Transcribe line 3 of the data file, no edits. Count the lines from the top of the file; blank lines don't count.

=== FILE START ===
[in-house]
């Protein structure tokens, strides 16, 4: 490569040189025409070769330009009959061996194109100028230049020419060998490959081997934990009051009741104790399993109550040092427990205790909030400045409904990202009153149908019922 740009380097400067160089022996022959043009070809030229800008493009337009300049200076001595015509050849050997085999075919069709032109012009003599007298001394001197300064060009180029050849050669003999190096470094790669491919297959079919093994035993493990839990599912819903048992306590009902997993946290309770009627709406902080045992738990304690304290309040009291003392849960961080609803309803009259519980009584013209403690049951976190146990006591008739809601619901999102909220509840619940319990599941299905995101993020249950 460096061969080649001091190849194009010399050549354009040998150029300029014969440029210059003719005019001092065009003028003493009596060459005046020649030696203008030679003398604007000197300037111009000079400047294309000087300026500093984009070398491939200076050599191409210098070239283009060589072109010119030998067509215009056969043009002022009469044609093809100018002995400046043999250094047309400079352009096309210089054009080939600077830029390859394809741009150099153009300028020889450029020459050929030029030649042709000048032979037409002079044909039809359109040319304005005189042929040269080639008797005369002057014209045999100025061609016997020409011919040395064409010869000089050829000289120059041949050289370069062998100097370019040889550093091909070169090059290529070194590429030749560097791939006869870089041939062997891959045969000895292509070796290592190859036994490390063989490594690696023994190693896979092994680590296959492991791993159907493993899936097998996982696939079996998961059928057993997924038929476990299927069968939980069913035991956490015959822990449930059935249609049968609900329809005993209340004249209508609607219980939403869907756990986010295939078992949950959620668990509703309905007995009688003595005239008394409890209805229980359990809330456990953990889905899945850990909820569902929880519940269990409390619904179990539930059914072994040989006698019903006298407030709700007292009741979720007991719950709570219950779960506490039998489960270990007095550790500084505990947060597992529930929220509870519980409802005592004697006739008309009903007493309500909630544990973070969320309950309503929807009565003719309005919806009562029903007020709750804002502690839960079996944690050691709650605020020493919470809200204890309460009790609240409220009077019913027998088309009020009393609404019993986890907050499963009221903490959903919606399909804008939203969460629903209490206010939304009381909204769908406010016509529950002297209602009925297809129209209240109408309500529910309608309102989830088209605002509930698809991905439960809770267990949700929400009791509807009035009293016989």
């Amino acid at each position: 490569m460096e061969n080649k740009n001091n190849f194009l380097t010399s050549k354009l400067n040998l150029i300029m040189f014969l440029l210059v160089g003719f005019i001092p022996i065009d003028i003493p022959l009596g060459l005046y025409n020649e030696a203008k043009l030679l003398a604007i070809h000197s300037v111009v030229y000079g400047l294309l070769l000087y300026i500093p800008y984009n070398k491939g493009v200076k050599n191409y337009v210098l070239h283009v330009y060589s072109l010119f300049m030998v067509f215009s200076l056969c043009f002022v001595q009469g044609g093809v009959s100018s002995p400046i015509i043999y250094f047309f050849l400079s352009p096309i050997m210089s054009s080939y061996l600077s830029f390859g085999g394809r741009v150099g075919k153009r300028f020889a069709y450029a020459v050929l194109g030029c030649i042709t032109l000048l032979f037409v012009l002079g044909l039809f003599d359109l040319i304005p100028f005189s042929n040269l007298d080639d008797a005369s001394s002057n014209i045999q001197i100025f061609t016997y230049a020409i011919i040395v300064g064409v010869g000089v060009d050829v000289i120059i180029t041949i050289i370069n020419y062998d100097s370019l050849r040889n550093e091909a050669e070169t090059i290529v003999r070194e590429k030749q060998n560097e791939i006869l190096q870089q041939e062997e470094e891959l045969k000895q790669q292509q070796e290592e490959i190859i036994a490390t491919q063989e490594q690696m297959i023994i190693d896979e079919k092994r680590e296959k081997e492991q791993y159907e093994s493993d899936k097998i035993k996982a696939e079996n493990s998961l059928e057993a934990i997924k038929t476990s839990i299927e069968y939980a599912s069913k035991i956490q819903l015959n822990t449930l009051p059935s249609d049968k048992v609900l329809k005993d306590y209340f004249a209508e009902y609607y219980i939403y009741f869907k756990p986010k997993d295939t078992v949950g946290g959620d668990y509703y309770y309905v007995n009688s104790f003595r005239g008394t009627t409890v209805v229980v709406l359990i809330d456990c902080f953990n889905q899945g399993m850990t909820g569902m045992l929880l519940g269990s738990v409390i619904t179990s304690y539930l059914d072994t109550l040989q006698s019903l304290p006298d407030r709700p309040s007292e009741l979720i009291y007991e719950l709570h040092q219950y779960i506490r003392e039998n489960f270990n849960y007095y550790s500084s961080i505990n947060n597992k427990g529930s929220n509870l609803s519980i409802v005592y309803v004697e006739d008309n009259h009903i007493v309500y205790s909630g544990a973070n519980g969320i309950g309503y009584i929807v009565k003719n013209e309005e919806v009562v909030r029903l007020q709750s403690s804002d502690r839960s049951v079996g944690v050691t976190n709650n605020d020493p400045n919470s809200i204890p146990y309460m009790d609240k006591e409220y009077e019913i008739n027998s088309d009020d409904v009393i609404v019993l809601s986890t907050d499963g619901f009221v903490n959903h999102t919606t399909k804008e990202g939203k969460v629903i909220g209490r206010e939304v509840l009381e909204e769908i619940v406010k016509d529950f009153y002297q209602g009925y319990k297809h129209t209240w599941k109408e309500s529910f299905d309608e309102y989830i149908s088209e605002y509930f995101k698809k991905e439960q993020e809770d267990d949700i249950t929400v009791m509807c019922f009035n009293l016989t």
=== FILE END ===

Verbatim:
């Amino acid at each position: 490569m460096e061969n080649k740009n001091n190849f194009l380097t010399s050549k354009l400067n040998l150029i300029m040189f014969l440029l210059v160089g003719f005019i001092p022996i065009d003028i003493p022959l009596g060459l005046y025409n020649e030696a203008k043009l030679l003398a604007i070809h000197s300037v111009v030229y000079g400047l294309l070769l000087y300026i500093p800008y984009n070398k491939g493009v200076k050599n191409y337009v210098l070239h283009v330009y060589s072109l010119f300049m030998v067509f215009s200076l056969c043009f002022v001595q009469g044609g093809v009959s100018s002995p400046i015509i043999y250094f047309f050849l400079s352009p096309i050997m210089s054009s080939y061996l600077s830029f390859g085999g394809r741009v150099g075919k153009r300028f020889a069709y450029a020459v050929l194109g030029c030649i042709t032109l000048l032979f037409v012009l002079g044909l039809f003599d359109l040319i304005p100028f005189s042929n040269l007298d080639d008797a005369s001394s002057n014209i045999q001197i100025f061609t016997y230049a020409i011919i040395v300064g064409v010869g000089v060009d050829v000289i120059i180029t041949i050289i370069n020419y062998d100097s370019l050849r040889n550093e091909a050669e070169t090059i290529v003999r070194e590429k030749q060998n560097e791939i006869l190096q870089q041939e062997e470094e891959l045969k000895q790669q292509q070796e290592e490959i190859i036994a490390t491919q063989e490594q690696m297959i023994i190693d896979e079919k092994r680590e296959k081997e492991q791993y159907e093994s493993d899936k097998i035993k996982a696939e079996n493990s998961l059928e057993a934990i997924k038929t476990s839990i299927e069968y939980a599912s069913k035991i956490q819903l015959n822990t449930l009051p059935s249609d049968k048992v609900l329809k005993d306590y209340f004249a209508e009902y609607y219980i939403y009741f869907k756990p986010k997993d295939t078992v949950g946290g959620d668990y509703y309770y309905v007995n009688s104790f003595r005239g008394t009627t409890v209805v229980v709406l359990i809330d456990c902080f953990n889905q899945g399993m850990t909820g569902m045992l929880l519940g269990s738990v409390i619904t179990s304690y539930l059914d072994t109550l040989q006698s019903l304290p006298d407030r709700p309040s007292e009741l979720i009291y007991e719950l709570h040092q219950y779960i506490r003392e039998n489960f270990n849960y007095y550790s500084s961080i505990n947060n597992k427990g529930s929220n509870l609803s519980i409802v005592y309803v004697e006739d008309n009259h009903i007493v309500y205790s909630g544990a973070n519980g969320i309950g309503y009584i929807v009565k003719n013209e309005e919806v009562v909030r029903l007020q709750s403690s804002d502690r839960s049951v079996g944690v050691t976190n709650n605020d020493p400045n919470s809200i204890p146990y309460m009790d609240k006591e409220y009077e019913i008739n027998s088309d009020d409904v009393i609404v019993l809601s986890t907050d499963g619901f009221v903490n959903h999102t919606t399909k804008e990202g939203k969460v629903i909220g209490r206010e939304v509840l009381e909204e769908i619940v406010k016509d529950f009153y002297q209602g009925y319990k297809h129209t209240w599941k109408e309500s529910f299905d309608e309102y989830i149908s088209e605002y509930f995101k698809k991905e439960q993020e809770d267990d949700i249950t929400v009791m509807c019922f009035n009293l016989t």